Point’s real estate business is running at a record pace. That uptick has the residential team hustling to maintain construction crews and resources, while considering what sort of properties Covid-minded buyers will seek in future.
“At the start of the pandemic, we had as many as 40 homes still for sale,” Martin says. “That’s down to five.”
Martin credits that activity to the Covid-related shift in buyer mentality as they prioritize health and safety, and adapt to the work-from-home craze.
“We’re finding more interest in ‘lock-and-leave,’ second-home properties,” he says. “But, those second homes might become first homes during the pandemic.”
To accelerate new housing construction, Haig Point staff is now working with higher-end modular construction designs to reduce build times. The end result will be more turnkey properties available.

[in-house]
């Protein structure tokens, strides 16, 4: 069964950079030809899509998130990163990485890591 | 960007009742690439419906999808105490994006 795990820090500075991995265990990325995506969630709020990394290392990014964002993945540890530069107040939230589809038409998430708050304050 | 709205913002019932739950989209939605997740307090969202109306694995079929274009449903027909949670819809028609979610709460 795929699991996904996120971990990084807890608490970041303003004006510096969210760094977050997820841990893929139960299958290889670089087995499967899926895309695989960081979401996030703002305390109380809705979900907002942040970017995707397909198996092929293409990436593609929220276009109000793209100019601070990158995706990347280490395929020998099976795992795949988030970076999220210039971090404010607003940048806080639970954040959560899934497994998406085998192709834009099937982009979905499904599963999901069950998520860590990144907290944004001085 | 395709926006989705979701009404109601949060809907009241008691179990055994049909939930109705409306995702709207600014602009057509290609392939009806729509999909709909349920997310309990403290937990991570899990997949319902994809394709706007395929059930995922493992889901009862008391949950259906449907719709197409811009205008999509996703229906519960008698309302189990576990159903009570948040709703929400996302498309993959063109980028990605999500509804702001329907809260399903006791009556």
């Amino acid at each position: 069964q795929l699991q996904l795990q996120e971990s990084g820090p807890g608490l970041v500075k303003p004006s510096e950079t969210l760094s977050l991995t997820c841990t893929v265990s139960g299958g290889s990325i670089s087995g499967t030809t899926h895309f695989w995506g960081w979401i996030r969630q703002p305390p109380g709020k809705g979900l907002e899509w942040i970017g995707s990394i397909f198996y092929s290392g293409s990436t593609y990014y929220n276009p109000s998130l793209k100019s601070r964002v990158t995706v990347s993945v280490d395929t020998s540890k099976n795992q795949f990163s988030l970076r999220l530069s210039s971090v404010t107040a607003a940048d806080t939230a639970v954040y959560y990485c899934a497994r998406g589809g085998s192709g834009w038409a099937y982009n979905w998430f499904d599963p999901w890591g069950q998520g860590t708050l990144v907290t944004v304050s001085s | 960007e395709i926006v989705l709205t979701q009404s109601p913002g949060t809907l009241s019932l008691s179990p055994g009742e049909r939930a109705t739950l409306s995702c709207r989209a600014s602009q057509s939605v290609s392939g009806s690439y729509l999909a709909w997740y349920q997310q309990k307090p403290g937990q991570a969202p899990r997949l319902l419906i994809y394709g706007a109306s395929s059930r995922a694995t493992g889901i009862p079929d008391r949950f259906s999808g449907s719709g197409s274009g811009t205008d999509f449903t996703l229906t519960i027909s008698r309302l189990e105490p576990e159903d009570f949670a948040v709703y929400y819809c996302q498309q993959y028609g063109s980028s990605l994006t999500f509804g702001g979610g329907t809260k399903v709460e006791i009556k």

Sand Valley – Nekoosa, Wis.: A sprawling, three-golf course development in the middle of the Dairy State, Sand Valley opened in 2017, and always closed during golf’s off season. That changed with the onset of Covid-19.
“Sand Valley is now welcoming guests to the resort during the fall and winter seasons when the golf courses are closed,” spokeswoman
says. “The owners of Sand Valley have always envisioned that the resort would grow into a compelling and enjoyable getaway for fall and winter, when the golf season ends. When it became clear that the impact of the pandemic would last longer than expected, they saw an opportunity to promote a safe refuge for working professionals, families and couples to escape the monotony of isolation.”
Sand Valley staff began developing fall- and winter-season programming at Sand Valley in mid-2020 and continued their development into 2021.
Primland – Blue Ridge Mountains, Va.: This Reynolds Lake Oconee, while adding to the selection of outdoor options, encouraging guests to make Primland workable during social distancing.